Durst: Greed goes to far in medical industry (column)
Get this, and get it straight — Gordon Gekko was wrong. Greed is not good. Greed is bad. Greed eats away the core of society like a golden parasitic leech the size of Manitoba. Or Saskatchewan. One of those Provinces or Territories or Protectorates or whatever they use in Canada to keep their license plates distinct.
And practicing and/or defending greed makes you nothing but a blood-sucking tick, no matter how fancy a suit you’re wearing. Or size of the diamonds around your wrist. Or how free-range the organic heirloom Chicken Florentine is on your plate.
The movie “Wall Street” came out in 1987. And after Vietnam and Watergate and an oil embargo and 4 years of scolding by Jimmy Carter, a little irrational exuberance may have seemed warranted. But that was 30 years ago. Too much is no longer not enough. Too much has gotten way out of hand. Today’s too much is much much too much.
In his UN address, the Pope said it best. “A selfish and boundless thirst for power and material prosperity leads both to the misuse of available natural resources and to the exclusion of the weak and disadvantaged.” You know what; he’s right. Got to love Papa Frankie. The guy is like a slightly older, more lovable Argentinian Bernie Sanders. With the crank dialed down to a manageable hum.
Let’s be honest, what we’re really talking about here is idiot CEO Martin Shkreli, who raised the price of the life-saving drug, Daraprim, from $13.50 a pill to $750 each, because, and I quote, he “needs to start making a profit.” That’s a 5,455 percent increase, which if produce distributors did to onions would make a side of rings about $3,000.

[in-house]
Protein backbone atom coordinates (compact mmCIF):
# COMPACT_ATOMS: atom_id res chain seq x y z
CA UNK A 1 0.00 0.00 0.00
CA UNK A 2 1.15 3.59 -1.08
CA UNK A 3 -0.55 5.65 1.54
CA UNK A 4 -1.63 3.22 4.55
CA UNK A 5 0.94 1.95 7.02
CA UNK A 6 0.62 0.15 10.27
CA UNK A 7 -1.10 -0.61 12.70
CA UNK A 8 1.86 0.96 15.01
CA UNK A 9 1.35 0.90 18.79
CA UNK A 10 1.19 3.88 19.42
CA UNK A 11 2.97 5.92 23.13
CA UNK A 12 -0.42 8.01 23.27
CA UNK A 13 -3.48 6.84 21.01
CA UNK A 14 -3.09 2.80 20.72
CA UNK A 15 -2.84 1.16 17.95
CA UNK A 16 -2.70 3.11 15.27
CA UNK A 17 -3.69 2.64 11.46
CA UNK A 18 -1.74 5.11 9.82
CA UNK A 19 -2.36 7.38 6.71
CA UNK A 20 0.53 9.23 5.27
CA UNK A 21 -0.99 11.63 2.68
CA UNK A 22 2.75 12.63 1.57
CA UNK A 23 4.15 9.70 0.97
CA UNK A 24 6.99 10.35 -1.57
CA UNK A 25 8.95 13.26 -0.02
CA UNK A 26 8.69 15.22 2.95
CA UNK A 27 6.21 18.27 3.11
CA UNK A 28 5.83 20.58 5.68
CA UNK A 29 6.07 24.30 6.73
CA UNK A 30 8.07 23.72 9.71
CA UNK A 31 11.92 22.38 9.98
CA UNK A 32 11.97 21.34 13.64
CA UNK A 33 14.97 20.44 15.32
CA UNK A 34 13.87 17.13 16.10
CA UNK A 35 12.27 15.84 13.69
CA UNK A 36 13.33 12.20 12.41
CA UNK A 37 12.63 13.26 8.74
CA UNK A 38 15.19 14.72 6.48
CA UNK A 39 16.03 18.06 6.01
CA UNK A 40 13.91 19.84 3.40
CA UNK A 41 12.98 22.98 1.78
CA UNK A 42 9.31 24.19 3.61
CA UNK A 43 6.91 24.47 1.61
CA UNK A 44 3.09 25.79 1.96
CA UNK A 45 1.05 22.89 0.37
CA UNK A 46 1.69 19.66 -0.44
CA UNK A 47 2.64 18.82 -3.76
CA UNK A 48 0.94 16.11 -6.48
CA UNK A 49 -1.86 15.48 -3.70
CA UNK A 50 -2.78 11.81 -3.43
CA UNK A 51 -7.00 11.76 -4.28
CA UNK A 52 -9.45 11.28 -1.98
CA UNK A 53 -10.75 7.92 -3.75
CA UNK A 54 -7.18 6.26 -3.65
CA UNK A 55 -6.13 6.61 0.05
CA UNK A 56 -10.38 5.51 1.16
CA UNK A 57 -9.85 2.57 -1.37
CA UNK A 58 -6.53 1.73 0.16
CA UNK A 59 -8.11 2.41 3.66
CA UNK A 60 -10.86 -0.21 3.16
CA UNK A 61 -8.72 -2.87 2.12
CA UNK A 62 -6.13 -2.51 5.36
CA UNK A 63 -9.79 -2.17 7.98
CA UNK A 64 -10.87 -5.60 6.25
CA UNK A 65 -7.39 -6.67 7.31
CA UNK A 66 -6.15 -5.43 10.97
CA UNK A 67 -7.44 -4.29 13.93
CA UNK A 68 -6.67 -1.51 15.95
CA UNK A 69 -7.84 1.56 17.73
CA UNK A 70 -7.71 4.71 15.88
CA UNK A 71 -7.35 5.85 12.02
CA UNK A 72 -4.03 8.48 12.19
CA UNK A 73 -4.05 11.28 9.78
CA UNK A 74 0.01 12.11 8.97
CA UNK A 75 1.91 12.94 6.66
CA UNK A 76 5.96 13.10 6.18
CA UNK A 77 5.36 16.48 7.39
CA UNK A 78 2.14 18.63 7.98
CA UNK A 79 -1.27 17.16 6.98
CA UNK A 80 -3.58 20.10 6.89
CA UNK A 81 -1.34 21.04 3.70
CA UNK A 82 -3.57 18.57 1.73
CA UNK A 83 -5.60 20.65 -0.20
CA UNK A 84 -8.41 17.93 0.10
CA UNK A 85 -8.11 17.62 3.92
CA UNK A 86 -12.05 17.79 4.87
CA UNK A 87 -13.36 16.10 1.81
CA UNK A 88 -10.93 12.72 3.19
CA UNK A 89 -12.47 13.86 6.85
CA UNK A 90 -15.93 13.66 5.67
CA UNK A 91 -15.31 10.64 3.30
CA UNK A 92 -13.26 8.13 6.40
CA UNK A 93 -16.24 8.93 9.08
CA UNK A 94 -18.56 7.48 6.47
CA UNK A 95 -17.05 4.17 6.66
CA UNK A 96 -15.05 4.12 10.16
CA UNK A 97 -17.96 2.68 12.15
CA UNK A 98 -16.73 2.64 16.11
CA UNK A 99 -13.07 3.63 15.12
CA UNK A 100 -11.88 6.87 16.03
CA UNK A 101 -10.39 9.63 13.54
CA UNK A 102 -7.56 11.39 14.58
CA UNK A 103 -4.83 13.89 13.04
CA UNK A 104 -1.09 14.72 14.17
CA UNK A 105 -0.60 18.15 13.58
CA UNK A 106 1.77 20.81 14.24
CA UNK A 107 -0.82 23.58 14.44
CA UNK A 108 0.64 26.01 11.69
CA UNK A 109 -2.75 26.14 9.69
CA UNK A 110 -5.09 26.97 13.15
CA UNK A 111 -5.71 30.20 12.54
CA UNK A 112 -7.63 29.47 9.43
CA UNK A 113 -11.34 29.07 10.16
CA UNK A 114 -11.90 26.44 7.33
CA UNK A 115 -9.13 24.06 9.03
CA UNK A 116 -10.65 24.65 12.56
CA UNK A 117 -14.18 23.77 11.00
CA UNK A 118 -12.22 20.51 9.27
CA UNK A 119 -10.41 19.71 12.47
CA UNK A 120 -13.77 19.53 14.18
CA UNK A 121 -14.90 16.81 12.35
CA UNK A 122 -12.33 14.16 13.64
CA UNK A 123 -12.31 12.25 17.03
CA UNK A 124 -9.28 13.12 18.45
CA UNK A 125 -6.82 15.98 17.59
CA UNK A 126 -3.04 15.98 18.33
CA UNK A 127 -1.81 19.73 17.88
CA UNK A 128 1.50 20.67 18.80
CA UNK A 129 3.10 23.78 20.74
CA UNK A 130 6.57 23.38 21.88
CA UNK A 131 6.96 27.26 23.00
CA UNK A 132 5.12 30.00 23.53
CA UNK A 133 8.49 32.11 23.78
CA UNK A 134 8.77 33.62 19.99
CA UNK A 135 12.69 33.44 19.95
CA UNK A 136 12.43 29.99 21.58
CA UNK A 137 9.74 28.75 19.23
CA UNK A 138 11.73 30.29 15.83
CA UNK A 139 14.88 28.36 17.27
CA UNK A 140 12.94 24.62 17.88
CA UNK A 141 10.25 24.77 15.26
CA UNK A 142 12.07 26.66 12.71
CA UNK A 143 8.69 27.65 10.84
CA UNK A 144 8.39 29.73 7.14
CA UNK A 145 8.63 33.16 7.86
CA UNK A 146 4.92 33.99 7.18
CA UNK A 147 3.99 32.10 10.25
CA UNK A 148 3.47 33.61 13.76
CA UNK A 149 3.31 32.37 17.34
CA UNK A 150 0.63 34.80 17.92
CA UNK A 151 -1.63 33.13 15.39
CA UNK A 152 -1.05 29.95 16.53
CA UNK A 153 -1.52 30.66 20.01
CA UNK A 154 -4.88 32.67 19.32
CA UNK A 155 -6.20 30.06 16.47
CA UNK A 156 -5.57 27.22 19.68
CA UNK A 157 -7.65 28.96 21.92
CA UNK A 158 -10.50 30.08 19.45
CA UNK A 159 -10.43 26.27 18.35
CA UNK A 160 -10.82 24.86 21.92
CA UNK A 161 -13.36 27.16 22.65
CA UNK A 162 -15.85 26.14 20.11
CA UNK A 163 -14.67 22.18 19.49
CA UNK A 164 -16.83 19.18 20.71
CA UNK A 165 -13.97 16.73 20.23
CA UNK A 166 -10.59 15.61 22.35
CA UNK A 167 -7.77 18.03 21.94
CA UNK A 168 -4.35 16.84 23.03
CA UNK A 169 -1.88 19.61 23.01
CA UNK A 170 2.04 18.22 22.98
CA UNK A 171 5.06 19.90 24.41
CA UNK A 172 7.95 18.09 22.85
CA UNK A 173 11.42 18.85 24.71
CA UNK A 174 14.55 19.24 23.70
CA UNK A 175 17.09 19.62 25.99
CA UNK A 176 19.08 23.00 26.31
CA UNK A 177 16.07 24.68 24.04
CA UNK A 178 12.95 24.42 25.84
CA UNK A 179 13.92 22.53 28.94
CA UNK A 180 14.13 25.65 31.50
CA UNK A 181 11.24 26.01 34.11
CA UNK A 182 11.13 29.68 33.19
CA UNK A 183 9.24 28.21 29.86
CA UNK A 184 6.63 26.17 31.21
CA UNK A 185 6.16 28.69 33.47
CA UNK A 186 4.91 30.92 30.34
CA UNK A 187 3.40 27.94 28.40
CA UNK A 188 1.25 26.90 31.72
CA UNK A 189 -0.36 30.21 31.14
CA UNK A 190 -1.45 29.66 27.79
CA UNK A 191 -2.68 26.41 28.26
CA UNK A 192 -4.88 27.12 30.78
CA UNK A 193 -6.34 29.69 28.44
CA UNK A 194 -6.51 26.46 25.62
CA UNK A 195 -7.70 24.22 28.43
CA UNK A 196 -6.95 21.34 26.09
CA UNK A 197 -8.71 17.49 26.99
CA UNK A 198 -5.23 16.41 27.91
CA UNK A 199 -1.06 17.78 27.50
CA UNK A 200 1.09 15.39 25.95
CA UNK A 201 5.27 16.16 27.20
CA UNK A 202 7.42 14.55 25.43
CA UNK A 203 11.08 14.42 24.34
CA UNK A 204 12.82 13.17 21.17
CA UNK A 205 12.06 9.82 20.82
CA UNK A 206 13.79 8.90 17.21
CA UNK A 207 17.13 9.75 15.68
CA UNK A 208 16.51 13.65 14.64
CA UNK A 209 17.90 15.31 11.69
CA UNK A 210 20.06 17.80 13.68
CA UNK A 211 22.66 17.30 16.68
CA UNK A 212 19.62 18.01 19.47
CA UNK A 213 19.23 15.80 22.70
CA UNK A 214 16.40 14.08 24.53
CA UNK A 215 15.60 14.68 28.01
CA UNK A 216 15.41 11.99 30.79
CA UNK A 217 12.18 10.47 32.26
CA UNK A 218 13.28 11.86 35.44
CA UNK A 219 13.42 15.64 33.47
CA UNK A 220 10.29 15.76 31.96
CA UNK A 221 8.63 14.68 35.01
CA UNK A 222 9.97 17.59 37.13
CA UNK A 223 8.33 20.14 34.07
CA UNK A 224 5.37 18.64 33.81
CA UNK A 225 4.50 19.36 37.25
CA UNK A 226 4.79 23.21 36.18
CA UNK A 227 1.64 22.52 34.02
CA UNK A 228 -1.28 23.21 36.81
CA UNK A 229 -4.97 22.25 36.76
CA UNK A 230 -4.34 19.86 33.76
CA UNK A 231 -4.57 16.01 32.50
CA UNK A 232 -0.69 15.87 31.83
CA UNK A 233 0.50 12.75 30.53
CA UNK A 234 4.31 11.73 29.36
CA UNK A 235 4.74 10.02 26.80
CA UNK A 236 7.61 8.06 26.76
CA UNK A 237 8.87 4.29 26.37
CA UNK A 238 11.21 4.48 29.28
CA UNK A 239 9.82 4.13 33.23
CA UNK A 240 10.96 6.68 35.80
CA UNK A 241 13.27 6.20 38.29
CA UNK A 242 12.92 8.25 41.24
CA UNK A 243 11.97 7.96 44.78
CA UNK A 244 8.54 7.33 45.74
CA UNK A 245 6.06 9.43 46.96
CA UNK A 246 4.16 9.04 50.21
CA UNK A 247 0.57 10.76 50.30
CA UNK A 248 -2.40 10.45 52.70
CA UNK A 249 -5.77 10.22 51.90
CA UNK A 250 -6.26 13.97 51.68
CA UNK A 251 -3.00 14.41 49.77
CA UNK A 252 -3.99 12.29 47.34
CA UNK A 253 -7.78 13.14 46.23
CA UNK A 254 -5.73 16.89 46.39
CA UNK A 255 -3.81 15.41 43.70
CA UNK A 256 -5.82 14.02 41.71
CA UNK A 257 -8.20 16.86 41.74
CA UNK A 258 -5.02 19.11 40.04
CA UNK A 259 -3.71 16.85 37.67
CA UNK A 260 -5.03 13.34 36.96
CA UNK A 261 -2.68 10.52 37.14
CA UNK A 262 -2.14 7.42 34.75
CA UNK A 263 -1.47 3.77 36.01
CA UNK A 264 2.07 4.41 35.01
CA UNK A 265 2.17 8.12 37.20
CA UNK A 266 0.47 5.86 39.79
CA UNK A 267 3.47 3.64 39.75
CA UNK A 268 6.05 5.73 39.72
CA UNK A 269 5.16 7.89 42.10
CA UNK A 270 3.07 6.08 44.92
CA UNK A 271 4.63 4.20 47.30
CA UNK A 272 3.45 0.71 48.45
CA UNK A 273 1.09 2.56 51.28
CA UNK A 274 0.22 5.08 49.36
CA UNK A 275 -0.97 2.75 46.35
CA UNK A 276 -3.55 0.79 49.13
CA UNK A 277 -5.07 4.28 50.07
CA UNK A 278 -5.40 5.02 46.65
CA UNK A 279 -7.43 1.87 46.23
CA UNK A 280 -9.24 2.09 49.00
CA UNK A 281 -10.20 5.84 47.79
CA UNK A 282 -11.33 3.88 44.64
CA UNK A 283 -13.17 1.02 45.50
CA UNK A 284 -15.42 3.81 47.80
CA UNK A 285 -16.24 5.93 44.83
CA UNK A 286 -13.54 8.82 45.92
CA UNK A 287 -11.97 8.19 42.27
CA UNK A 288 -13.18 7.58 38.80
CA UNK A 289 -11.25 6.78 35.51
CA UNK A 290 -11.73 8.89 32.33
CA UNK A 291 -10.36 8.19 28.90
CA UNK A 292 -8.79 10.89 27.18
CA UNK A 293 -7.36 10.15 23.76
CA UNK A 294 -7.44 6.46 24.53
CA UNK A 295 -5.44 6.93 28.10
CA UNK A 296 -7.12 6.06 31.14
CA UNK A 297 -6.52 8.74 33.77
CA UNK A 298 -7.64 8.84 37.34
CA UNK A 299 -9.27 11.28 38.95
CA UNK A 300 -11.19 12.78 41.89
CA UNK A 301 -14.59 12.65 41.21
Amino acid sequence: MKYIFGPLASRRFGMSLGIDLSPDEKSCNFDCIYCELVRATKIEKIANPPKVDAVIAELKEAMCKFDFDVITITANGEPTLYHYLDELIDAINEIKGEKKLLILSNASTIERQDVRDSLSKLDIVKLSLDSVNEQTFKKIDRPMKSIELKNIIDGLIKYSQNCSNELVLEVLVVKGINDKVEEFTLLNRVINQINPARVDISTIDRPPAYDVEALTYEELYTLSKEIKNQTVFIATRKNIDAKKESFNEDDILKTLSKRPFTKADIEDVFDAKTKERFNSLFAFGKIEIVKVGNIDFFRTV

This rapacious price gouge follows in the carnivorous footsteps of Gilead Sciences, who developed a drug called Solvadi, a cure for Hepatitis C. The treatment regimen consists of 84 pills, each one costing $1,000. That’s right, $80,000. But then you’re cured. And after all, how much is your life worth? Half of what you own? Everything? Your first born?
Gilead Sciences is publicly traded, but Turing Pharmaceuticals has no stockholders to report to. Just Shkreli, the former hedge fund manager, a group known for having the same conscience as starving hyenas in heat. These guys make a safari of lion-killing dentists look cuddly.
Remember the traders who advised clients to buy stocks that they themselves were getting rid of? Them’s our boys. The mindset of a hedge funder is whatever it takes to make the most money: lie, cheat, steal and worse. They rewrote the book on worse.
And now that worse includes letting people die for profit. We’ve moved beyond taxing hedge fund managers at the same rate as real humans and moved into deciding how long the season should be for hedge fund manager hunting. Bows? Shotguns? Anti- tank guided weapons?
What’s to keep these guys from creating diseases for which their companies conveniently have the antidote? Ethics? How often have Republicans lectured us: There is no ethical consideration, only business.
Speaking of ethically challenged, even Donald Trump called the price hike a disgrace and said Shkreli should be ashamed of himself. And when a man who sucks up to bigots and racists calls you shameless, it’s definitely time to rethink your priorities.
Copyright © 2015, Will Durst, distributed by the Cagle Cartoons Inc. syndicate.
Start a dialogue, stay on topic and be civil.
If you don't follow the rules, your comment may be deleted.